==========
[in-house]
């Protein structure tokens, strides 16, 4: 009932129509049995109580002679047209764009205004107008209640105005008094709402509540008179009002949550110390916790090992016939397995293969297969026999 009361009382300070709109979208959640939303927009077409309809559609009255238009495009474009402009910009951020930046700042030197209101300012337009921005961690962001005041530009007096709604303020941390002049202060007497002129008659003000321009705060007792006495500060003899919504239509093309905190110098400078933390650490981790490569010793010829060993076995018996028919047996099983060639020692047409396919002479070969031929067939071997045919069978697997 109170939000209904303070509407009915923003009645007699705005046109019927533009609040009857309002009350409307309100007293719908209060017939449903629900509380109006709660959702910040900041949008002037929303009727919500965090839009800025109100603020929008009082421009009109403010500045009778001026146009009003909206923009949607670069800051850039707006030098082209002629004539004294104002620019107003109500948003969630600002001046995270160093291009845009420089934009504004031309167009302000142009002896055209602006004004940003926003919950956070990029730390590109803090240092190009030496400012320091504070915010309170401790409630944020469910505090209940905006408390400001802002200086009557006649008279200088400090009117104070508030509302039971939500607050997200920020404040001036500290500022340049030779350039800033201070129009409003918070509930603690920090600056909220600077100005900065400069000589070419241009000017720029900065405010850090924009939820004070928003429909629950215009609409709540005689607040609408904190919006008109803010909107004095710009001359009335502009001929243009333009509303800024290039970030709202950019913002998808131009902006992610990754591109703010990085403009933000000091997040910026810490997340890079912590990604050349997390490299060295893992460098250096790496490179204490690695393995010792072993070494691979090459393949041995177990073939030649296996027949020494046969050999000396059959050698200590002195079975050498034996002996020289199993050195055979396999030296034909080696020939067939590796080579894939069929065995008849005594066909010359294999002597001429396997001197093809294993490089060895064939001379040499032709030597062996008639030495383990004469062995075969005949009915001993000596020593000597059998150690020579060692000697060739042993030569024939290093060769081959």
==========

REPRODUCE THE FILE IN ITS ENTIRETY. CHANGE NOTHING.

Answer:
[in-house]
């Protein structure tokens, strides 16, 4: 009932129509049995109580002679047209764009205004107008209640105005008094709402509540008179009002949550110390916790090992016939397995293969297969026999 009361009382300070709109979208959640939303927009077409309809559609009255238009495009474009402009910009951020930046700042030197209101300012337009921005961690962001005041530009007096709604303020941390002049202060007497002129008659003000321009705060007792006495500060003899919504239509093309905190110098400078933390650490981790490569010793010829060993076995018996028919047996099983060639020692047409396919002479070969031929067939071997045919069978697997 109170939000209904303070509407009915923003009645007699705005046109019927533009609040009857309002009350409307309100007293719908209060017939449903629900509380109006709660959702910040900041949008002037929303009727919500965090839009800025109100603020929008009082421009009109403010500045009778001026146009009003909206923009949607670069800051850039707006030098082209002629004539004294104002620019107003109500948003969630600002001046995270160093291009845009420089934009504004031309167009302000142009002896055209602006004004940003926003919950956070990029730390590109803090240092190009030496400012320091504070915010309170401790409630944020469910505090209940905006408390400001802002200086009557006649008279200088400090009117104070508030509302039971939500607050997200920020404040001036500290500022340049030779350039800033201070129009409003918070509930603690920090600056909220600077100005900065400069000589070419241009000017720029900065405010850090924009939820004070928003429909629950215009609409709540005689607040609408904190919006008109803010909107004095710009001359009335502009001929243009333009509303800024290039970030709202950019913002998808131009902006992610990754591109703010990085403009933000000091997040910026810490997340890079912590990604050349997390490299060295893992460098250096790496490179204490690695393995010792072993070494691979090459393949041995177990073939030649296996027949020494046969050999000396059959050698200590002195079975050498034996002996020289199993050195055979396999030296034909080696020939067939590796080579894939069929065995008849005594066909010359294999002597001429396997001197093809294993490089060895064939001379040499032709030597062996008639030495383990004469062995075969005949009915001993000596020593000597059998150690020579060692000697060739042993030569024939290093060769081959």